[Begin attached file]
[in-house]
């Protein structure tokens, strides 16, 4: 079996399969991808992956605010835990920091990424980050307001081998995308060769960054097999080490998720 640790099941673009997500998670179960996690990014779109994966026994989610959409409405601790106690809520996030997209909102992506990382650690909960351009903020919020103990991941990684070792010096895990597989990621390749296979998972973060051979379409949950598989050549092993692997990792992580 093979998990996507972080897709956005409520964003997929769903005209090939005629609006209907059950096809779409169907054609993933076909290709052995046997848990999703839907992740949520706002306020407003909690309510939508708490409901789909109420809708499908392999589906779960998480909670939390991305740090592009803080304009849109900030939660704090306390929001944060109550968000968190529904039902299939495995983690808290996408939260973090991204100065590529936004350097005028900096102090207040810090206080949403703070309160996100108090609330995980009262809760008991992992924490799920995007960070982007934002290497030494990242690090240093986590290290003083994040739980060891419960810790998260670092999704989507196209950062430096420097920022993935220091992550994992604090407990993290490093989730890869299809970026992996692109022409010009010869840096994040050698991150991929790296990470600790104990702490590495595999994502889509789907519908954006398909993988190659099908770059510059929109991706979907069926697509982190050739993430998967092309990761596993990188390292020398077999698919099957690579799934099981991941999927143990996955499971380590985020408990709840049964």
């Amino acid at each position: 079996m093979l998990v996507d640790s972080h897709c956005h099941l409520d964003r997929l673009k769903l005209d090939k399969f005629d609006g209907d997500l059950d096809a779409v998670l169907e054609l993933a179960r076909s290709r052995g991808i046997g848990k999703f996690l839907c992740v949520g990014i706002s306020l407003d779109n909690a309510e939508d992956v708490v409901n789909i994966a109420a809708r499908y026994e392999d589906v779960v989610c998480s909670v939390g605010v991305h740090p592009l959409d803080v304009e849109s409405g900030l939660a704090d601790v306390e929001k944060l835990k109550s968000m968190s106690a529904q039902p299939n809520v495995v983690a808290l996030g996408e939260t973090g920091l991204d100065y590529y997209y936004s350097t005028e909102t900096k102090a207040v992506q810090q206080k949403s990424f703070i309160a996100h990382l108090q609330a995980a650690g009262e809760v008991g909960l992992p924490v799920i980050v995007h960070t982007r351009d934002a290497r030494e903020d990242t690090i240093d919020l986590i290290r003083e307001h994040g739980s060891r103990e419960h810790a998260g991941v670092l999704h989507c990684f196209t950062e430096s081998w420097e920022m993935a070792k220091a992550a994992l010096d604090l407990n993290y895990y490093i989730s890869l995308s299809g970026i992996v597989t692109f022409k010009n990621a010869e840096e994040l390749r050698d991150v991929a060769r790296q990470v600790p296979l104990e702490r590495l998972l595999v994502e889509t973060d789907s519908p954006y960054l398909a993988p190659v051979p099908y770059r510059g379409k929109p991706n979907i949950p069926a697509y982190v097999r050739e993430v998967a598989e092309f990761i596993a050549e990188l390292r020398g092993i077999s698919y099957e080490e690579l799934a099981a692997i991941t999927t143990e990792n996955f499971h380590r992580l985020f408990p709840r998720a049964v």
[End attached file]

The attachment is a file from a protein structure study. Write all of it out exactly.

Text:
[in-house]
């Protein structure tokens, strides 16, 4: 079996399969991808992956605010835990920091990424980050307001081998995308060769960054097999080490998720 640790099941673009997500998670179960996690990014779109994966026994989610959409409405601790106690809520996030997209909102992506990382650690909960351009903020919020103990991941990684070792010096895990597989990621390749296979998972973060051979379409949950598989050549092993692997990792992580 093979998990996507972080897709956005409520964003997929769903005209090939005629609006209907059950096809779409169907054609993933076909290709052995046997848990999703839907992740949520706002306020407003909690309510939508708490409901789909109420809708499908392999589906779960998480909670939390991305740090592009803080304009849109900030939660704090306390929001944060109550968000968190529904039902299939495995983690808290996408939260973090991204100065590529936004350097005028900096102090207040810090206080949403703070309160996100108090609330995980009262809760008991992992924490799920995007960070982007934002290497030494990242690090240093986590290290003083994040739980060891419960810790998260670092999704989507196209950062430096420097920022993935220091992550994992604090407990993290490093989730890869299809970026992996692109022409010009010869840096994040050698991150991929790296990470600790104990702490590495595999994502889509789907519908954006398909993988190659099908770059510059929109991706979907069926697509982190050739993430998967092309990761596993990188390292020398077999698919099957690579799934099981991941999927143990996955499971380590985020408990709840049964």
């Amino acid at each position: 079996m093979l998990v996507d640790s972080h897709c956005h099941l409520d964003r997929l673009k769903l005209d090939k399969f005629d609006g209907d997500l059950d096809a779409v998670l169907e054609l993933a179960r076909s290709r052995g991808i046997g848990k999703f996690l839907c992740v949520g990014i706002s306020l407003d779109n909690a309510e939508d992956v708490v409901n789909i994966a109420a809708r499908y026994e392999d589906v779960v989610c998480s909670v939390g605010v991305h740090p592009l959409d803080v304009e849109s409405g900030l939660a704090d601790v306390e929001k944060l835990k109550s968000m968190s106690a529904q039902p299939n809520v495995v983690a808290l996030g996408e939260t973090g920091l991204d100065y590529y997209y936004s350097t005028e909102t900096k102090a207040v992506q810090q206080k949403s990424f703070i309160a996100h990382l108090q609330a995980a650690g009262e809760v008991g909960l992992p924490v799920i980050v995007h960070t982007r351009d934002a290497r030494e903020d990242t690090i240093d919020l986590i290290r003083e307001h994040g739980s060891r103990e419960h810790a998260g991941v670092l999704h989507c990684f196209t950062e430096s081998w420097e920022m993935a070792k220091a992550a994992l010096d604090l407990n993290y895990y490093i989730s890869l995308s299809g970026i992996v597989t692109f022409k010009n990621a010869e840096e994040l390749r050698d991150v991929a060769r790296q990470v600790p296979l104990e702490r590495l998972l595999v994502e889509t973060d789907s519908p954006y960054l398909a993988p190659v051979p099908y770059r510059g379409k929109p991706n979907i949950p069926a697509y982190v097999r050739e993430v998967a598989e092309f990761i596993a050549e990188l390292r020398g092993i077999s698919y099957e080490e690579l799934a099981a692997i991941t999927t143990e990792n996955f499971h380590r992580l985020f408990p709840r998720a049964v």